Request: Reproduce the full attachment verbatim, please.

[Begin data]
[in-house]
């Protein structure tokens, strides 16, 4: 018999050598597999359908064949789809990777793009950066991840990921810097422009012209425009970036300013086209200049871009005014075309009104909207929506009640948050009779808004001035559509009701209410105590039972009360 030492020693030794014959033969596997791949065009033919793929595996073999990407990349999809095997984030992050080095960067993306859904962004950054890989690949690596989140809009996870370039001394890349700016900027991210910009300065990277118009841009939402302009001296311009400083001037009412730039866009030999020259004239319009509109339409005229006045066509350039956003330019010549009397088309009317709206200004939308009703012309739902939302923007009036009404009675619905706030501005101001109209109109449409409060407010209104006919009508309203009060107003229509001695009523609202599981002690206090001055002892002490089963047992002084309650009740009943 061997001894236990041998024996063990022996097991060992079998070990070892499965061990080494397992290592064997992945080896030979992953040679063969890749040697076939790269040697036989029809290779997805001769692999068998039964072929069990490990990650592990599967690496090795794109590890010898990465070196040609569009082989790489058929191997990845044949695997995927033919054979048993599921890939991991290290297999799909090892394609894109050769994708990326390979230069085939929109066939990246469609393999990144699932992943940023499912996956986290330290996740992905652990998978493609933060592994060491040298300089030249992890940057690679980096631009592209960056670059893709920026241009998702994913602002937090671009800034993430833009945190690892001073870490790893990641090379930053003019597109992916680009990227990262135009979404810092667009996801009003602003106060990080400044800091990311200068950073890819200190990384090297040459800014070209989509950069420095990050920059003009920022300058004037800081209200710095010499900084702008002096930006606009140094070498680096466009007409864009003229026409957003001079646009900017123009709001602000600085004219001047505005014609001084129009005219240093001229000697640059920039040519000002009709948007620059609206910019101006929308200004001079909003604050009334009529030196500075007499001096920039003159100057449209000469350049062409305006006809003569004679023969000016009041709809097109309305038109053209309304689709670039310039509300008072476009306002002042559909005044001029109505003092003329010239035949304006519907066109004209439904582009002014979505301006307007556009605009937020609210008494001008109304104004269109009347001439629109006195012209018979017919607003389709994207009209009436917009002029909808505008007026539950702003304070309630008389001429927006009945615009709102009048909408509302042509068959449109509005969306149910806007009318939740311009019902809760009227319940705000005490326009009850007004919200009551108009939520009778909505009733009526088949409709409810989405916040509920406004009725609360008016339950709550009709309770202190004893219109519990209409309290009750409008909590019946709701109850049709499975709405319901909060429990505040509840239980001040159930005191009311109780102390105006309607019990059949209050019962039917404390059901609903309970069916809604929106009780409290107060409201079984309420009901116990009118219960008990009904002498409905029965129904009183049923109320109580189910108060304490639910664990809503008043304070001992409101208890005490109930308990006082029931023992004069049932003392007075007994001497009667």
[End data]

[in-house]
């Protein structure tokens, strides 16, 4: 018999050598597999359908064949789809990777793009950066991840990921810097422009012209425009970036300013086209200049871009005014075309009104909207929506009640948050009779808004001035559509009701209410105590039972009360 030492020693030794014959033969596997791949065009033919793929595996073999990407990349999809095997984030992050080095960067993306859904962004950054890989690949690596989140809009996870370039001394890349700016900027991210910009300065990277118009841009939402302009001296311009400083001037009412730039866009030999020259004239319009509109339409005229006045066509350039956003330019010549009397088309009317709206200004939308009703012309739902939302923007009036009404009675619905706030501005101001109209109109449409409060407010209104006919009508309203009060107003229509001695009523609202599981002690206090001055002892002490089963047992002084309650009740009943 061997001894236990041998024996063990022996097991060992079998070990070892499965061990080494397992290592064997992945080896030979992953040679063969890749040697076939790269040697036989029809290779997805001769692999068998039964072929069990490990990650592990599967690496090795794109590890010898990465070196040609569009082989790489058929191997990845044949695997995927033919054979048993599921890939991991290290297999799909090892394609894109050769994708990326390979230069085939929109066939990246469609393999990144699932992943940023499912996956986290330290996740992905652990998978493609933060592994060491040298300089030249992890940057690679980096631009592209960056670059893709920026241009998702994913602002937090671009800034993430833009945190690892001073870490790893990641090379930053003019597109992916680009990227990262135009979404810092667009996801009003602003106060990080400044800091990311200068950073890819200190990384090297040459800014070209989509950069420095990050920059003009920022300058004037800081209200710095010499900084702008002096930006606009140094070498680096466009007409864009003229026409957003001079646009900017123009709001602000600085004219001047505005014609001084129009005219240093001229000697640059920039040519000002009709948007620059609206910019101006929308200004001079909003604050009334009529030196500075007499001096920039003159100057449209000469350049062409305006006809003569004679023969000016009041709809097109309305038109053209309304689709670039310039509300008072476009306002002042559909005044001029109505003092003329010239035949304006519907066109004209439904582009002014979505301006307007556009605009937020609210008494001008109304104004269109009347001439629109006195012209018979017919607003389709994207009209009436917009002029909808505008007026539950702003304070309630008389001429927006009945615009709102009048909408509302042509068959449109509005969306149910806007009318939740311009019902809760009227319940705000005490326009009850007004919200009551108009939520009778909505009733009526088949409709409810989405916040509920406004009725609360008016339950709550009709309770202190004893219109519990209409309290009750409008909590019946709701109850049709499975709405319901909060429990505040509840239980001040159930005191009311109780102390105006309607019990059949209050019962039917404390059901609903309970069916809604929106009780409290107060409201079984309420009901116990009118219960008990009904002498409905029965129904009183049923109320109580189910108060304490639910664990809503008043304070001992409101208890005490109930308990006082029931023992004069049932003392007075007994001497009667």